Far from equal
One step forward, two steps back
Every year, we’re promised more rights for women. Every year, it seems, we’re left disappointed.
We say “more rights” instead of “equal rights” because as the recent Department of Statistics Malaysia (DOSM) findings tell us, Malaysia has looooong (with five-Os) way to go to ensure equal rights for women.
In 2019 data from DOSM released yesterday, for example, things are certainly not equal between men and women in the workplace.
On average, a woman makes 94 sen for every ringgit a man makes, a whole 7 sen increase (sarcasm mode: ON) from 2018. To be more exact, for every RM100 a man makes, a woman makes RM94.07.
Meanwhile, only 55.6% of women are in the labour force, compared to 80.9% of men, putting us way behind other developed countries such as Singapore and Australia. In fact, for developed countries, the labour force participation rate should exceed 60%.
In this March study, the top three barriers identified globally that’s stopping women from achieving equality in the workplace are employers – not doing enough to close gender pay gap; not doing enough to help women combine work and caring responsibilities; and not promoting enough women to senior positions.
According to the men and (we hope) women at DOSM, the Malaysia Gender Gap Index (MGGI, not MaGGI!) is at 0.709. A score of 1 indicates equality had been achieved. That’s a drop from 0.711 in 2018. As such, our rankings have also dropped from 63 to 73 in the world. Bollocks!
Inequality isn’t just seen in the labour front too. Malaysian women are lagging behind in certain key areas while surpassing men in others. Now, remember, an MGGI score of 1 is considered equality. So, the following scores will tell you just where women stand:
- In Education, women received a score of 1.053 (so women are ahead).
Women outperform men in tertiary education enrollment at 50.2% compared to 36.3% for men;
- Health and Survival – 0.958 (not equal but getting warmer);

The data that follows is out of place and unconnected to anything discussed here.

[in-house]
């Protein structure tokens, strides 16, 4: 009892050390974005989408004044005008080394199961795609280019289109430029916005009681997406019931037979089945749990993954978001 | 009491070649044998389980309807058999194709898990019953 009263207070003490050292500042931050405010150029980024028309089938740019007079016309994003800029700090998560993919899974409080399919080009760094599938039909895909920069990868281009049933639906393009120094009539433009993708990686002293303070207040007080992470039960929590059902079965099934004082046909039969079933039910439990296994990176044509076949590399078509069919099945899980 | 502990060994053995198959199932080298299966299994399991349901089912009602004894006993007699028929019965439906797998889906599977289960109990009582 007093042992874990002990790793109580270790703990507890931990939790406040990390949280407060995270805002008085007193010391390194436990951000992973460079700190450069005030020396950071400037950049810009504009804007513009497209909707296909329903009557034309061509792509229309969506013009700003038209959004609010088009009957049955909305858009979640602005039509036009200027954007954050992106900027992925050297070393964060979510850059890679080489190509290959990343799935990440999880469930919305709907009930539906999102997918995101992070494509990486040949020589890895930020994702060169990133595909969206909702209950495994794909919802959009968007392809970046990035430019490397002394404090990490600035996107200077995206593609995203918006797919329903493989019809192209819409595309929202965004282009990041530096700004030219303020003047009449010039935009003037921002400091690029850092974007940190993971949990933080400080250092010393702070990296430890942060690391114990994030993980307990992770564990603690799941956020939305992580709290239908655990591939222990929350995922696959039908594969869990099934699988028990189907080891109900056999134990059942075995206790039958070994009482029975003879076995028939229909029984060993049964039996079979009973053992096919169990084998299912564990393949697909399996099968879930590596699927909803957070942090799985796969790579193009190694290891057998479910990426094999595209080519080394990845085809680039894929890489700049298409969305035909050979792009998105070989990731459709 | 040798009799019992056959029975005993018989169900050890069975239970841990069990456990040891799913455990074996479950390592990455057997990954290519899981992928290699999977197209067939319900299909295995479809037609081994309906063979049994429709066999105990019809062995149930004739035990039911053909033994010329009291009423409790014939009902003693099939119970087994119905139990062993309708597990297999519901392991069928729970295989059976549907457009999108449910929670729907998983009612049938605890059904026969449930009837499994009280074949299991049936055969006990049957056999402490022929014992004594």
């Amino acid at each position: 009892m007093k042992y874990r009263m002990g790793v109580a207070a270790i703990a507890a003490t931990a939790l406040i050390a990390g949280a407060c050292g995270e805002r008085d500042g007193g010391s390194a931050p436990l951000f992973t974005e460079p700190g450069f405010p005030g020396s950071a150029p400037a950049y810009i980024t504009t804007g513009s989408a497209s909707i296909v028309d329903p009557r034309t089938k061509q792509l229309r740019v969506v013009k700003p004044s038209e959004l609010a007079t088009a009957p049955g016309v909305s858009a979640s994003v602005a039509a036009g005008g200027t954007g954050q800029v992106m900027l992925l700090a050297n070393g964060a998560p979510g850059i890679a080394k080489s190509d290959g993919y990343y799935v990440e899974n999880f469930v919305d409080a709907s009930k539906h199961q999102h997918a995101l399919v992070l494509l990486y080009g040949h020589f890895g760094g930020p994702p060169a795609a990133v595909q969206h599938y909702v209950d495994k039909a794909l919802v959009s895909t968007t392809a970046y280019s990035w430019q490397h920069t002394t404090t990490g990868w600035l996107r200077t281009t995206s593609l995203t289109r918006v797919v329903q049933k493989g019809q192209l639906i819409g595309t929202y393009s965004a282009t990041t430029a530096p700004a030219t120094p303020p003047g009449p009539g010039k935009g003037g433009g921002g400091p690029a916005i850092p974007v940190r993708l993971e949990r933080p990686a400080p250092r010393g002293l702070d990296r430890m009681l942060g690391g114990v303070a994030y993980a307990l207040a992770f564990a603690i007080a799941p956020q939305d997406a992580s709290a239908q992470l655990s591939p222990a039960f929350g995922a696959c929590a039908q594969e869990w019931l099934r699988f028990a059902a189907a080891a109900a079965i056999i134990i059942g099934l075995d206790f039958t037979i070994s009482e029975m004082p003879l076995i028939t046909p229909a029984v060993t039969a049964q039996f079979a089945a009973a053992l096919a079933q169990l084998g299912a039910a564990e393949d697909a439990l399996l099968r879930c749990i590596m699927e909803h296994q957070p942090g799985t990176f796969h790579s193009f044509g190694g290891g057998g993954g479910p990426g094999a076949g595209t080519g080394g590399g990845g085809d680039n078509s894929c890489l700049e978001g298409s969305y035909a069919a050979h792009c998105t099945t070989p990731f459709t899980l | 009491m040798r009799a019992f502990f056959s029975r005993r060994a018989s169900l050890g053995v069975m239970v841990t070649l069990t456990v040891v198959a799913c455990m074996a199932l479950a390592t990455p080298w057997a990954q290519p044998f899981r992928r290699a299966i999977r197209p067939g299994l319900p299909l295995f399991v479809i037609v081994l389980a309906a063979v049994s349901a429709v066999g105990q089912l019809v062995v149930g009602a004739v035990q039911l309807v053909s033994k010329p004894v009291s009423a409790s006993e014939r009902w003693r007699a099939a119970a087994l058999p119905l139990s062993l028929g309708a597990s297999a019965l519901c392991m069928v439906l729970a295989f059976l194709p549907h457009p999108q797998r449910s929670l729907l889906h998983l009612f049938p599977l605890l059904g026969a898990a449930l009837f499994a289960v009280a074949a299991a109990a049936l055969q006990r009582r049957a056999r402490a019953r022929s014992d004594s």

- Economic Participation and Opportunity – 0.717. We gotta say, that’s a pretty low score in a pretty important sector, but it gets worse;
- Political Empowerment was a real shitty – 0.108!
Zero-point-one-oh-eight. That’s a measly 10.8 percent. According to our chief statistician Mohd Uzir Mahidin, that’s a mere 0.2 percent increase from 2018. In other words, “women are still lagging behind men in ministerial positions and in parliamentary and state elected representatives.” No shit Sherlock!
But what do you expect when the gomen, no matter who’s in charge, can’t even seem to stick to their promises to increase gender representation within the upper echelons of government. We’re looking at all of you Barisan Nasional, Pakatan Harapan and Perikatan Nasional!
In the run-up to the GE14, Pakatan promised 30% representation in the Cabinet line-up, but failed to deliver on this (they ended up with just 18%), even if they did have the highest percentage of women ministers. Remember, former PKR head honcho Dr Wan Azizah Wan Ismail helmed both the deputy prime minister and women’s minister posts.
Incidentally, 2019 saw 14.9% women MPs being elected, an increase from 10.8% following GE13 in 2013. Last year also saw the appointment of Malaysia’s first female chief justice when it elevated Federal Court judge Tengku Maimun Tuan Mat.
Things became worse when Perikatan Nasional took over earlier this year. PM Muhyiddin Yassin was part of the Pakatan administration, so even though Perikatan never promised anything, you’d think it would still be incumbent of him to stick to those promises. You would, of course, be wrong.
Representation of women in the Cabinet dropped to 13% in the Perikatan line-up. And worse still, many women heads of government-linked companies, installed under Pakatan, were unceremoniously given the ol’ heave-ho, to be replaced by politicians who were, well, male.
Now, remember, the statistics provided by DOSM is for 2019. That our overall score and world ranking dropped despite a slight improvement in certain areas tells us a lot. But we shudder to think what our 2020 score is gonna be like, going by Perikatan’s track record so far.